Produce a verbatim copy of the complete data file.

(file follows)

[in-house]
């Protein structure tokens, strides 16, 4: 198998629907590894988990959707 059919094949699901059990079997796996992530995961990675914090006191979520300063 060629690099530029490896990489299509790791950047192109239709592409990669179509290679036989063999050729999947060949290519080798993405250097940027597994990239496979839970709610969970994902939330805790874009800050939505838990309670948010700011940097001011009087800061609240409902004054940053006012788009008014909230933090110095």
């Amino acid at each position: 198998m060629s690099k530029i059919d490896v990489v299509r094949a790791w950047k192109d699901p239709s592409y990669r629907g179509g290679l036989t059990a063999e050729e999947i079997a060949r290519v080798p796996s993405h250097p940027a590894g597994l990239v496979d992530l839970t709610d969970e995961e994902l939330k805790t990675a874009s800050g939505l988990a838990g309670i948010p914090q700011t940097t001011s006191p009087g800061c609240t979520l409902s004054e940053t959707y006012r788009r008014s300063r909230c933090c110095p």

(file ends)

[in-house]
């Protein structure tokens, strides 16, 4: 198998629907590894988990959707 059919094949699901059990079997796996992530995961990675914090006191979520300063 060629690099530029490896990489299509790791950047192109239709592409990669179509290679036989063999050729999947060949290519080798993405250097940027597994990239496979839970709610969970994902939330805790874009800050939505838990309670948010700011940097001011009087800061609240409902004054940053006012788009008014909230933090110095």
């Amino acid at each position: 198998m060629s690099k530029i059919d490896v990489v299509r094949a790791w950047k192109d699901p239709s592409y990669r629907g179509g290679l036989t059990a063999e050729e999947i079997a060949r290519v080798p796996s993405h250097p940027a590894g597994l990239v496979d992530l839970t709610d969970e995961e994902l939330k805790t990675a874009s800050g939505l988990a838990g309670i948010p914090q700011t940097t001011s006191p009087g800061c609240t979520l409902s004054e940053t959707y006012r788009r008014s300063r909230c933090c110095p």